By Tope Templer Olaiya,
Assistant Lagos City Editor
WITH eight months left to the expiration of Governor Babatunde Fashola’s eight-year administration, the gear of governance in the Centre of Excellence appears to have been shifted into the Snooze mode.
One facet of this new reality, which is progressively becoming an eyesore to the megacity picture of Lagos –a refrain of the current administration –, is the collapse of many inner-city roads and stalemate of ongoing road projects.
If the governor spares some moments out of his busy schedule to read the letters and opinion pages of the dailies in the last few weeks, he would have been sufficiently embarrassed by the persistent cries of some residents of the state.
The deafening trumpet being sounded by residents of Mushin, Ago-Okota, Ejigbo, Ikotun, Ijegun, Idimu, Ipaja and Ayobo, to mention a few, is why the governor has decided to forsake millions of taxpayers in the Lagos West axis of the state.
Governance in these areas is only visible in the half-hearted attempts to savalge neglected or uncompleted or never-ending projects.
Many Lagosians have in turn dubbed Fashola as running an elitist government, while not evenly spreading his orchestrated infrastructural wonders in Surulere, Ikeja and Victoria Island.
For instance, the government has been building the about 10 kilometers road between Isheri Oshun and Jakande Estate for well over a decade and completion of the Ipaja-Ayobo road will require a crystal ball to ascertain after several years.
The misery of residents and road users of Ayobo Ipaja road is as old as the fourth republic. They have also resorted to spiritual intervention after the avalanche of promises made by the former governor, Bola Tinubu and the incumbent failed to offer respite.
Fashola, who visited the area last year to flag off the polio immunization campaign, pleaded with residents to be patient with the state governor, noting that issues, which are beyond what the construction firm, PLYCON Nigeria Limited, could handle had delayed its completion.
Some of the contending issues that had slowed down the project are the relocation of some Power Holding Company of Nigeria (PHCN) poles, gas and oil pipelines, which run across the area.
In the same vein, work on the deplorable Iyana-Ejigbo road has been stalled and residents will have to wait indefinitely for any relief as the Lagos State Public Works Corporation (LSPWC), the agency handling the reconstruction, has stopped work and waiting for allocation of not less than N100 million from the cash-strapped state government to move back to site.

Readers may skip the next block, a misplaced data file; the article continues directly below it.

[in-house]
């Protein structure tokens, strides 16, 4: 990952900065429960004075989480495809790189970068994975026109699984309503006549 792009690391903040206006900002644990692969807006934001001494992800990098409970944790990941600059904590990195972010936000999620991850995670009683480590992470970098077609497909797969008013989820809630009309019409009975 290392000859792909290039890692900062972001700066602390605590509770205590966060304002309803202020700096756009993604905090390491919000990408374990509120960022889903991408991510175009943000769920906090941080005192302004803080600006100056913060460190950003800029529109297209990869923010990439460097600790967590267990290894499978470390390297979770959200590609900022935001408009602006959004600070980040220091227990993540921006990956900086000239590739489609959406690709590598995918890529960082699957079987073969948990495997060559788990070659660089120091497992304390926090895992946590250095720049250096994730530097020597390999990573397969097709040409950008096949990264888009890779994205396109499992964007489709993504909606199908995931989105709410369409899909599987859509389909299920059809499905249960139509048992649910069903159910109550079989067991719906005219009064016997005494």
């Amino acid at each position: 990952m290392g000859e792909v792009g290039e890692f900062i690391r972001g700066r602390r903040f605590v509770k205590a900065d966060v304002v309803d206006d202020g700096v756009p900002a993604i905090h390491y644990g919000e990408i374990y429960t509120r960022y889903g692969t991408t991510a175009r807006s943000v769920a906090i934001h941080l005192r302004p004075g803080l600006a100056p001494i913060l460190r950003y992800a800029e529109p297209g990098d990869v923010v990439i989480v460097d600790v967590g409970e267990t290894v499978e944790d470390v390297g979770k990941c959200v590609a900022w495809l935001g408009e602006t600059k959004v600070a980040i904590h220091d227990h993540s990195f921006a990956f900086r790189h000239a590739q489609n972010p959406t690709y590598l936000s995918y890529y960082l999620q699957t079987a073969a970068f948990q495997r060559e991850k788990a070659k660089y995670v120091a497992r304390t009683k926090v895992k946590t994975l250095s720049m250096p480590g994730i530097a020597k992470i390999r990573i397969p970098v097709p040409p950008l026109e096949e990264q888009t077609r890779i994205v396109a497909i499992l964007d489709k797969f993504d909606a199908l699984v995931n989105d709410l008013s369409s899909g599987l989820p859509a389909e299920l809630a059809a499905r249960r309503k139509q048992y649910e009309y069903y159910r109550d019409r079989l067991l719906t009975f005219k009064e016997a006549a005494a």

The situation in the area is more than a nightmare as commuting is usually hellish and it takes several hours to ply a route that should ordinarily take less than 10 minutes because of the appalling condition of Iyana-Ejigbo road.
For residents of Mushin Local Government, it is a passionate appeal they are making to the state government to alleviate their plight by completing the Mushin-Isolo and Mushin-Itire road projects among several others abandoned in the area.
Residents said neglect of the Mushin-Isolo road project, which also included expansion and construction of drainage, have compound their woes as they find it a painful experience driving their vehicles home daily.
The 18 months project started in September 2013, and was allegedly abandoned about a month ago without any explanation from the state government. Residents said government demolished some part of their buildings, while some shops were pulled down to pave way for the road expansion.
The road, which is now in a deplorable condition, has so many deep and wide potholes from Mushin down to Daleko market. Many of the commercial bus drivers have resorted to plying alternative routes to avoid the car-wrecking gullies. Besides, motorists and commuters are also complaining about the dusty nature of the road.
The dust, according to a resident, Ahmed Olaniyi, is affecting their health and it constitutes great danger to their wellbeing. He further lamented that some of the shops that survived the demolition have been forced to close down since they cannot cope with dust emanating from the road.
While government is yet to explain reasons why the contractor, PW, has abandoned the project, a community leader told The Guardian that it might not be unconnected with government’s inability to fund the project, as they are unaware of any other factors.
One of the commercial bus drivers, Rotimi Oyewale, said government’s initial excuse when the project was stalled was due to the rains. He lamented further that owing to the incessant gridlock on the road due to the many damaged portions, it has sharply reduced his daily income, which is not commensurate to his toil.
“Now that there is no rain, they should continue with the construction. The road is damaging our vehicles, most especially the shaft. And not only that, we do have severe body pain when we return home after the day’s work,” Oyewale said.